Friday, February 28, 2014

Where were you in 1954?

If you are in my age group you can probably remember the drills that were carried on in our schools where we would scramble for cover by ducking under our desks. I don't think all of this traumatized us too greatly, but then again the 24-hour news cycle had not yet entered our world.

But if I think about it maybe this is the reason I am so against nuclear energy. Of course back in those days we only thought about "nuclear" in terms of bombs. Those being the ones that actually the United States would drop here and there while at the same time chanting a mantra of "No Nukes".

I do remember the fear of the Soviet Union actually bombing the United States, while we, the children of the world,  huddled for safety under our little school desks.

I think there were a great number of people who really had no idea of the dangers of "nuclear". Just like today, too many people seem to just shrug it off and take the word of others that the dangers of nuclear power are minimal. The idea that a simple school desk frame would offer much protection against nuclear fallout.

It has become our modern day fairytale. You know stories like Cinderella finding her Prince Charming. The story always has a happy ending.....

Well except for those that don't draw the "happy ending" straw.

March 1st will mark the 60th anniversary  of "Castle Bravo". I was a junior in high school and didn't have a care in the world as thousand of miles away the sky lit up with a fireball light......

60th anniversary of "Castle Bravo" H-bomb disaster, March 1, 1954

Castle Bravo was the code name given to the first U.S. test of a dry fuel thermonuclear hydrogen bomb device (the first practical deliverable hydrogen bomb in the U.S. nuclear arsenal), detonated on March 1, 1954 at Bikini Atoll, Marshall Islands, as the first test of Operation Castle. Castle Bravo was the most powerful nuclear device ever detonated by the United States (and just under one-third the energy of the most powerful ever detonated), with a yield of 15 megatons, about 1,000 times more powerful than the Hiroshima or Nagasaki atomic bombs.
A several mile-wide fireball erupted within seconds, visible 250 miles away. A Lucky Dragonfishing boat crew member described the sight as the Sun rising in the west. The crater formed was 6,500 feet in diameter and 250 feet deep. A mushroom cloud 47,000 feet high (nearly 9 miles high) and 7 miles in diameter formed within a minute. The mushroom cloud grew to 130,000 feet high (nearly 25 miles high) and 62 miles in diameter in less than 10 minutes, expanding at 100 meters per second (or 220 miles per hour).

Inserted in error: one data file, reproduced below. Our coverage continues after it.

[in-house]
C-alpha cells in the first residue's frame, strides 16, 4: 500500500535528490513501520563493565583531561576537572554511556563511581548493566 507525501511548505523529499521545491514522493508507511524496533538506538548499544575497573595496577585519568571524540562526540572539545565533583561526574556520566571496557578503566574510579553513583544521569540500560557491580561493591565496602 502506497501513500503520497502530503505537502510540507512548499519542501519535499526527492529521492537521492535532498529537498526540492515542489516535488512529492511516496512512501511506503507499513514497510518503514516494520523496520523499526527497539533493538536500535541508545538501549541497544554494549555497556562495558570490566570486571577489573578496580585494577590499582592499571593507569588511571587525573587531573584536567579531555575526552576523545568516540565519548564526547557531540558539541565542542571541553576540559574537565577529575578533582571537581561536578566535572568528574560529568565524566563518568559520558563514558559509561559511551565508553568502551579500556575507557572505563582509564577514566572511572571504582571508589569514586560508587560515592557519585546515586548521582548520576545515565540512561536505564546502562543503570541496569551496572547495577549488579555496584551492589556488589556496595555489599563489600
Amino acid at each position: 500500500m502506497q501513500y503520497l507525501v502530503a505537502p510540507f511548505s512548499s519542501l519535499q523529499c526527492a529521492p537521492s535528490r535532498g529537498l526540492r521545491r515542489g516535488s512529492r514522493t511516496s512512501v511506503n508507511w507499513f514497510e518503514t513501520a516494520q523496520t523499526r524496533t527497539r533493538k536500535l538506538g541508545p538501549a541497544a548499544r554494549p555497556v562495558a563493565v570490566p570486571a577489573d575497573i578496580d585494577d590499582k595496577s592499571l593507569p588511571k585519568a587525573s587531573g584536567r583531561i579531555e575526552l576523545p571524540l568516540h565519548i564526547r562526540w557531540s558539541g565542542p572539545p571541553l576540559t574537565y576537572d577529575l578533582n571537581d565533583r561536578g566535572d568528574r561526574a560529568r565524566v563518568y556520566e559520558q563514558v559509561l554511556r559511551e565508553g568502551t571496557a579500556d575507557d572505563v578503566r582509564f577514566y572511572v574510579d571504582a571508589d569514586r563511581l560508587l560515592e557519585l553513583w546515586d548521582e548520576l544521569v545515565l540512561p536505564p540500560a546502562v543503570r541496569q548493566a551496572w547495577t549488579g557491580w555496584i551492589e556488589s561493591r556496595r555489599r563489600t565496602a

That yield, far exceeding the expected yield of 4 to 6 megatons (due to a theoretical physics error), combined with other factors, led to the most significant accidental radiological contamination ever caused by a United States nuclear weapon test. Fallout from the detonation — intended to be a secret test — poisoned the islanders who had previously inhabited the atoll and returned there afterwards, as well as the crew of Daigo FukuryĆ« Maru ("Lucky Dragon No. 5"), a Japanese fishing boat, and created international concern about atmospheric thermonuclear testing.
The cloud contaminated more than 7,000 square miles of the surrounding Pacific Ocean, including dangerous levels of radioactive fallout over an area hundreds of miles long, including surrounding inhabited islands like RongerikRongelap (100 miles downwind), and Utirik (300 miles downwind). Downwind Marshall Islanders suffered doses as high as 200 Rems, and thus immediate -- as well as latent -- health impacts, including radiation poisoning, and later birth defects and thyroid tumors (children on Rongelap later suffered 90% thyroid tumor rates, beginning just a decade later). In 1964, the U.S. government admitted responsibility and provided some compensation.
Some attribute the radiological incident to moving Nevil Shute to write the 1957 novel On the Beach.
As described on the Wikipedia site for Godzilla, "With the nuclear bombings of Hiroshima and Nagasaki and the Lucky Dragon 5 incident still fresh in the Japanese consciousness, Godzilla was conceived as a metaphor for nuclear weapons."
The American magazine Consumer Reports began warning about atmospheric bomb tests’ Strontium-90 fallout contaminating milk supplies.
The documentary film Nuclear Savage chronicles the experience of Marshall Islands under U.S. nuclear weapons testing: "a Pacific island paradise...until the United States tested nuclear weapons and conducted secret human radiation experiments. Experiments that would remain top-secret for decades..."